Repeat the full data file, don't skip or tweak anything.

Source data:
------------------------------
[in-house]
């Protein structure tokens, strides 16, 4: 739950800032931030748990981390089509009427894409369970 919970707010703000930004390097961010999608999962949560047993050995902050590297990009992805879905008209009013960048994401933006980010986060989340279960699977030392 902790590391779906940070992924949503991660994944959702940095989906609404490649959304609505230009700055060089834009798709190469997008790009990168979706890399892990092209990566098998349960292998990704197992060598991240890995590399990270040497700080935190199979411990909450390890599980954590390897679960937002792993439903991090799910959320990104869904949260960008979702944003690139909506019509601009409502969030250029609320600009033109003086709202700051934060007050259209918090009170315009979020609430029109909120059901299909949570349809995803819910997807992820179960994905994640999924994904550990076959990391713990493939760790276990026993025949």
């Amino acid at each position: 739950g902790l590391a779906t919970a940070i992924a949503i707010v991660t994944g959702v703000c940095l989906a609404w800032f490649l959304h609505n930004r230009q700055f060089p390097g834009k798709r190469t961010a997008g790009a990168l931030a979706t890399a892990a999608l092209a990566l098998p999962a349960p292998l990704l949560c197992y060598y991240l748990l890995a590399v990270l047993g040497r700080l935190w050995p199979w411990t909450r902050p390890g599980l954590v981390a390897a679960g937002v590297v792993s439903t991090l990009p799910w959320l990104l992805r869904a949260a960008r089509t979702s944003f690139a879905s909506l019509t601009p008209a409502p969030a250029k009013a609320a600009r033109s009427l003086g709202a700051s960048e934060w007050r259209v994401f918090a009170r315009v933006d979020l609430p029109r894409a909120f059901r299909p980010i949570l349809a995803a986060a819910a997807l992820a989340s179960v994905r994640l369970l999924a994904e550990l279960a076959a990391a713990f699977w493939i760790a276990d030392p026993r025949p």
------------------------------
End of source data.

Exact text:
[in-house]
């Protein structure tokens, strides 16, 4: 739950800032931030748990981390089509009427894409369970 919970707010703000930004390097961010999608999962949560047993050995902050590297990009992805879905008209009013960048994401933006980010986060989340279960699977030392 902790590391779906940070992924949503991660994944959702940095989906609404490649959304609505230009700055060089834009798709190469997008790009990168979706890399892990092209990566098998349960292998990704197992060598991240890995590399990270040497700080935190199979411990909450390890599980954590390897679960937002792993439903991090799910959320990104869904949260960008979702944003690139909506019509601009409502969030250029609320600009033109003086709202700051934060007050259209918090009170315009979020609430029109909120059901299909949570349809995803819910997807992820179960994905994640999924994904550990076959990391713990493939760790276990026993025949």
């Amino acid at each position: 739950g902790l590391a779906t919970a940070i992924a949503i707010v991660t994944g959702v703000c940095l989906a609404w800032f490649l959304h609505n930004r230009q700055f060089p390097g834009k798709r190469t961010a997008g790009a990168l931030a979706t890399a892990a999608l092209a990566l098998p999962a349960p292998l990704l949560c197992y060598y991240l748990l890995a590399v990270l047993g040497r700080l935190w050995p199979w411990t909450r902050p390890g599980l954590v981390a390897a679960g937002v590297v792993s439903t991090l990009p799910w959320l990104l992805r869904a949260a960008r089509t979702s944003f690139a879905s909506l019509t601009p008209a409502p969030a250029k009013a609320a600009r033109s009427l003086g709202a700051s960048e934060w007050r259209v994401f918090a009170r315009v933006d979020l609430p029109r894409a909120f059901r299909p980010i949570l349809a995803a986060a819910a997807l992820a989340s179960v994905r994640l369970l999924a994904e550990l279960a076959a990391a713990f699977w493939i760790a276990d030392p026993r025949p």